The International Human Rights Clinic gives students the opportunity to work on projects and cases, both local and international, which confront the most pressing human rights concerns of our day. Under the supervision of Clinic Director Professor Hannah Garry, students seek justice on behalf of victims, hold perpetrators of serious human rights abuses accountable and work towards progressive development of the law. Through this experience, students acquire knowledge and skills for effective international lawyering and human rights advocacy while supporting the critical work of human rights advocates and organizations worldwide.
ECCC prosecutor pursues leaders of the Khmer Rouge for crimes committed 40 years ago.
John Flynn '12 has accepted a prestigious clerkship opportunity with Chambers at the Special Tribunal for Lebanon (STL) in The Hague. Flynn is the second USC Gould graduate awarded the unique fellowship, which is available to only a handful of law graduates in the United States. An anonymous USC Gould alum funded the opportunity after the Tribunal invited graduates of USC Gould's International Human Rights Clinic to clerk with the court. Flynn begins his fellowship in October 2014 and will work on the Ayyash et al. trial against those allegedly responsible for the 2005 assassination of the former Lebanese Prime Minister Rafiq Hariri.
USC Gould students Rosemary DiPietrantonio, '14, Jennifer Ehrlich, '13, Lisa Foutch, '13, Joel Frost-Tift, '14 and Michelle Shaffie, '13, received notice that two of their clients successfully obtained visas as survivors of human trafficking. Working with the Coalition to Abolish Slavery and Trafficking, the students worked with clients from the Philippines and Mexico to help them apply for the visas, which allow them to live and work lawfully in the United States, along with their families.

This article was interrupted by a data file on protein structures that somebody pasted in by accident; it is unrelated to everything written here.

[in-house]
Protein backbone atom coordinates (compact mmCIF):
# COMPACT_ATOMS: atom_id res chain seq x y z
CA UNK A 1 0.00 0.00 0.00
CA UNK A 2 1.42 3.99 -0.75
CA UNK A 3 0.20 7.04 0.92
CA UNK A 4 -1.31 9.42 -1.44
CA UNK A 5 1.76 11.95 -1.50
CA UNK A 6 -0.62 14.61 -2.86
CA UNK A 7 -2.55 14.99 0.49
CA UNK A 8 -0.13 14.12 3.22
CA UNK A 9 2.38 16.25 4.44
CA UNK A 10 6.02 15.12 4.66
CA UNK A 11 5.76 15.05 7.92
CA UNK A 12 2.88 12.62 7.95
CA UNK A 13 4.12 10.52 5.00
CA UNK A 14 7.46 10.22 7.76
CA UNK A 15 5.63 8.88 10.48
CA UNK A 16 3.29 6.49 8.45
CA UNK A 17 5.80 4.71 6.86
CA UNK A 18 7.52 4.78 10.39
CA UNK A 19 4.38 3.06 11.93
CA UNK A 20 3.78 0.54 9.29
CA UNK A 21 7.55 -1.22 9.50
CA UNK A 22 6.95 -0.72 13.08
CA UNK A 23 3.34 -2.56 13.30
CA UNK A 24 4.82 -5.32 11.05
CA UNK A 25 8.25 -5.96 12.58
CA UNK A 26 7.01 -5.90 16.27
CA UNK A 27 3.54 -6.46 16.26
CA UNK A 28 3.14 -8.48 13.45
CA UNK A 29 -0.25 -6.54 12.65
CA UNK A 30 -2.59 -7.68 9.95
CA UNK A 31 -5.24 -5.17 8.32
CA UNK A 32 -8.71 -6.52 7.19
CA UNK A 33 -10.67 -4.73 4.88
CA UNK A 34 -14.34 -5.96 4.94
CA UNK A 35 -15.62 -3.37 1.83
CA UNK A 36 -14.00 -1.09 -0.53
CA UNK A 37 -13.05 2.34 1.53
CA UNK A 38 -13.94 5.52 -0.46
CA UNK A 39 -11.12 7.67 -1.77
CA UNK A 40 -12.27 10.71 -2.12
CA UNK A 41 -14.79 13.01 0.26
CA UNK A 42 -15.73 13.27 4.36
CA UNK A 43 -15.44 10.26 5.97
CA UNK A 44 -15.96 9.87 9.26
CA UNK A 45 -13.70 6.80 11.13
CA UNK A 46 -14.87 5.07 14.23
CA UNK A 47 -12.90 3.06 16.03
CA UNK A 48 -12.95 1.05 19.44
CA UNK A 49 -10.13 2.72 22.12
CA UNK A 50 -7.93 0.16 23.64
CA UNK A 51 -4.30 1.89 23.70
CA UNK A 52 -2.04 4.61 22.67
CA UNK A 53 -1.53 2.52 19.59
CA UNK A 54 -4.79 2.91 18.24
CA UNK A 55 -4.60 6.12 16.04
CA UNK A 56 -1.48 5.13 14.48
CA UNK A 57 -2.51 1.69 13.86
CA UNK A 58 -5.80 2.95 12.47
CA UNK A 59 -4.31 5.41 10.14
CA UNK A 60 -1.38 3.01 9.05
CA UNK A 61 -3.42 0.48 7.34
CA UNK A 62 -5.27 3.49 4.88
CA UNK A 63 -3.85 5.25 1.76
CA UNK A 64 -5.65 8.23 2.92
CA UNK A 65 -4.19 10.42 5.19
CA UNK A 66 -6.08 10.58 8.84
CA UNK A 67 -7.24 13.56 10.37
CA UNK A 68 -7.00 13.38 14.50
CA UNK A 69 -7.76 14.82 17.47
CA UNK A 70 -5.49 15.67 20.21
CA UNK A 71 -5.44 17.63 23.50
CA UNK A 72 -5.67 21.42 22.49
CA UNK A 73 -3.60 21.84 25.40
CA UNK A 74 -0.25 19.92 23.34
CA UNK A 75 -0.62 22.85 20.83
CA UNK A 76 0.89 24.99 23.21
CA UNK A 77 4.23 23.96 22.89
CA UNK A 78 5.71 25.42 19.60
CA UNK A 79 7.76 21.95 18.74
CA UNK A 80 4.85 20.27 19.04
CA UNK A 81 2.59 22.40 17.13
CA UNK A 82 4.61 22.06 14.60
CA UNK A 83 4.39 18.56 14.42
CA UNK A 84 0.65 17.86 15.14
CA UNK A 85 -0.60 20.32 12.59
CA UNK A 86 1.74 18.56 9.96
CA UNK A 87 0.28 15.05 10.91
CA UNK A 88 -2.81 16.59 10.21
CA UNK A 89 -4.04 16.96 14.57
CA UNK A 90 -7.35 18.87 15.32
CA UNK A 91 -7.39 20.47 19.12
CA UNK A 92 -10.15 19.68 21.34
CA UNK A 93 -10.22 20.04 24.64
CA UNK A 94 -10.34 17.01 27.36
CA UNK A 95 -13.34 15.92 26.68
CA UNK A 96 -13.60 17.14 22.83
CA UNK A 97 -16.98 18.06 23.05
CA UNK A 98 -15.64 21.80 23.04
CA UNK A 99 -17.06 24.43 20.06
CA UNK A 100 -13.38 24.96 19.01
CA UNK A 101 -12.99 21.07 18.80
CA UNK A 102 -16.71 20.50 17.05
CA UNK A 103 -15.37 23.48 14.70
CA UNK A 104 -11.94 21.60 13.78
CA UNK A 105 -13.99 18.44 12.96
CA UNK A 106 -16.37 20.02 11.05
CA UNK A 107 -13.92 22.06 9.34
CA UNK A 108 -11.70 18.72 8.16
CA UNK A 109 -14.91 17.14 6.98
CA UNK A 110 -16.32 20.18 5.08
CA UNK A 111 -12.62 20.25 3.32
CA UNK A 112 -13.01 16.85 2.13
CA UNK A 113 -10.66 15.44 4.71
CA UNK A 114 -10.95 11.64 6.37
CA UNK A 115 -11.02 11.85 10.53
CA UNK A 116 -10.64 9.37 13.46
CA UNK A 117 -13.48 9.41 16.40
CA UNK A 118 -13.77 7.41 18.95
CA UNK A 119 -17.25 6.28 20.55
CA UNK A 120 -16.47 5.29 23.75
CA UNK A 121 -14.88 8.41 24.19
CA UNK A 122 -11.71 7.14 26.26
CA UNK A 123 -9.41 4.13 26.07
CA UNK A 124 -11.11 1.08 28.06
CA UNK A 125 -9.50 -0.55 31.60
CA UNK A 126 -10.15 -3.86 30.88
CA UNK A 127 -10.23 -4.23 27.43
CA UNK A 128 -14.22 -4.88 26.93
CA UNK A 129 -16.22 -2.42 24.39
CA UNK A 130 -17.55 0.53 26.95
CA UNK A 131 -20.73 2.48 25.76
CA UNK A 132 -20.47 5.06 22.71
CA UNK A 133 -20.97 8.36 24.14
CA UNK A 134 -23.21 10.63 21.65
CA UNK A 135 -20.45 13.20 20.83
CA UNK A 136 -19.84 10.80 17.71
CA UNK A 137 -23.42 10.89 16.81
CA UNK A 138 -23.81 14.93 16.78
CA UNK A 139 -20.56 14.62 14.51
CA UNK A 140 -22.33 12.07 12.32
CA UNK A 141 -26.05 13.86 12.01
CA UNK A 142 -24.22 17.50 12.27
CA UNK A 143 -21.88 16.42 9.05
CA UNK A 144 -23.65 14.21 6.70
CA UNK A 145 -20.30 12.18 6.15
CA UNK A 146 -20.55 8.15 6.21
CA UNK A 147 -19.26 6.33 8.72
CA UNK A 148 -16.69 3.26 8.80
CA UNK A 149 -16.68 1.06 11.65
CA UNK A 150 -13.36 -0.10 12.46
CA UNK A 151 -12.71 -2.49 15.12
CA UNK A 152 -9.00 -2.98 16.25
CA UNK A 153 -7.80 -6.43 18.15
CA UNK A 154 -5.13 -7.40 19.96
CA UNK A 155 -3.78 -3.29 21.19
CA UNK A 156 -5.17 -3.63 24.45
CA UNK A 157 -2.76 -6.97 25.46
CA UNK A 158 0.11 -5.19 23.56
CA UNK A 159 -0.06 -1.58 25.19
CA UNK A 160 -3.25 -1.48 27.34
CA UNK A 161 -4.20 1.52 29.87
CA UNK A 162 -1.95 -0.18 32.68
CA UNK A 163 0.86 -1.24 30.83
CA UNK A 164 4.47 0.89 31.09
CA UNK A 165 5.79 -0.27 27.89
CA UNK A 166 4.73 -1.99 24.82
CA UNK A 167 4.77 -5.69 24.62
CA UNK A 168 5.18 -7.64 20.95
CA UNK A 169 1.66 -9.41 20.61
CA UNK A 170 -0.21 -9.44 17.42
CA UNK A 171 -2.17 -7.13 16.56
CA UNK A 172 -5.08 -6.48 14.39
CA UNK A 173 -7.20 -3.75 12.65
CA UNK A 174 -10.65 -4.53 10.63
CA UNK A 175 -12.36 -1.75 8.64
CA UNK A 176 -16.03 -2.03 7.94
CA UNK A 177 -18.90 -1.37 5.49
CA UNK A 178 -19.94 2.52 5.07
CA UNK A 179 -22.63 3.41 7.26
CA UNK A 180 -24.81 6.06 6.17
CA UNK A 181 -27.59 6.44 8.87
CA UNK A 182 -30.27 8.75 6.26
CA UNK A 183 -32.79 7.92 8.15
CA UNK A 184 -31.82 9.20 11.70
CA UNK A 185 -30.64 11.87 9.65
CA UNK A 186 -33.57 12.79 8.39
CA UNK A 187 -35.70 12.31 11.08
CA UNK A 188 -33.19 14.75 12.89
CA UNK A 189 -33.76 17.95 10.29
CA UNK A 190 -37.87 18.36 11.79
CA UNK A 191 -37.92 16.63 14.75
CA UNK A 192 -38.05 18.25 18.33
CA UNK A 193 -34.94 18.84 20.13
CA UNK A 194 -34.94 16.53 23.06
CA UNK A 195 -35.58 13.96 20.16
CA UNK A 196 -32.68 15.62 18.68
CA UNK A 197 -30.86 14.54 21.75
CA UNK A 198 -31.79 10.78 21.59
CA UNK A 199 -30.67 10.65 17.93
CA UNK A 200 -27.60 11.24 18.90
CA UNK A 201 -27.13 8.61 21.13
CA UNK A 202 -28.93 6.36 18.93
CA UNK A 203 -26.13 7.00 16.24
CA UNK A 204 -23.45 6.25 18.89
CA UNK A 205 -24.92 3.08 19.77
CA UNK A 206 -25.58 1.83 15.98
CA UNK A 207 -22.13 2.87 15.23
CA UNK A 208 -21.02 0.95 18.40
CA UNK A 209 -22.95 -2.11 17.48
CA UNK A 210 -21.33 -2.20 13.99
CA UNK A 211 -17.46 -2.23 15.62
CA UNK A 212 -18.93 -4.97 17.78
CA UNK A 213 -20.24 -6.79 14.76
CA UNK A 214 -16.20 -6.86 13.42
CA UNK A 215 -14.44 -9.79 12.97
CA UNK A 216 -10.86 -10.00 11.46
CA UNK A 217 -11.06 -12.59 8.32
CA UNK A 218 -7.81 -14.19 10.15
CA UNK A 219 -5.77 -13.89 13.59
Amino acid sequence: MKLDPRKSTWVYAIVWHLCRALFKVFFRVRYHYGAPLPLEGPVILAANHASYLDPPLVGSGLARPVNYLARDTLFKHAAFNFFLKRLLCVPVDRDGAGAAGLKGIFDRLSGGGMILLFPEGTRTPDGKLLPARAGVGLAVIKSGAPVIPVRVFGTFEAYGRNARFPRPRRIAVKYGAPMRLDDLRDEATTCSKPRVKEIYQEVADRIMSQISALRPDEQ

"I grew up hearing stories of the Holocaust and was instructed often of my special responsibility... not to ignore, and thereby allow, similar crimes committed in my time. This clinic gives me an opportunity to do work in which I strongly believe."
- Brian Rifkin,'11
USC Gould School of Law graduate Brian Rifkin '11 has accepted a competitive one-year fellowship working with the Special Tribunal for Lebanon Chambers in The Hague. Rifkin, who starts his new job this summer, will work as a law clerk in Tribunal President David Baragwanath's office, assisting appeals judges with legal research, writing and analysis and monitoring developments in international law. He may also work on reports to the United Nations Security Council as well as be involved with diplomatic consultations.
• Department of Justice, Human Rights and Special Prosecution Section, Washington D.C.
• Extraordinary Chambers in the Courts of Cambodia, Cambodia
• International Criminal Tribunals for the former Yugoslavia and Rwanda, The Hague, The Netherlands
• International Criminal Tribunal for Rwanda, Arusha, Tanzania
• Special Tribunal for Lebanon
• International Criminal Court
Professor Hannah Garry joined USC law faculty in the fall of 2010. She arrived from University of Colorado Law, where she was visiting faculty and taught international law courses as well as initiated an experiential learning course supervising students on Guantanamo and Alien Tort Statute cases. Garry has worked on international human rights and international criminal law issues since 1994 with a number of organizations including Oxford University's Refugee Studies Centre; Makerere University in Kampala, Uganda; the International Criminal Court; the UN International Criminal Tribunals for the former Yugoslavia and Rwanda; the Extraordinary Chambers in the Courts of Cambodia; the United Nations High Commissioner for Refugees; the European Court of Human Rights; and the International Human Rights Law Group (now Global Rights). She has experience in Africa, Asia and Europe.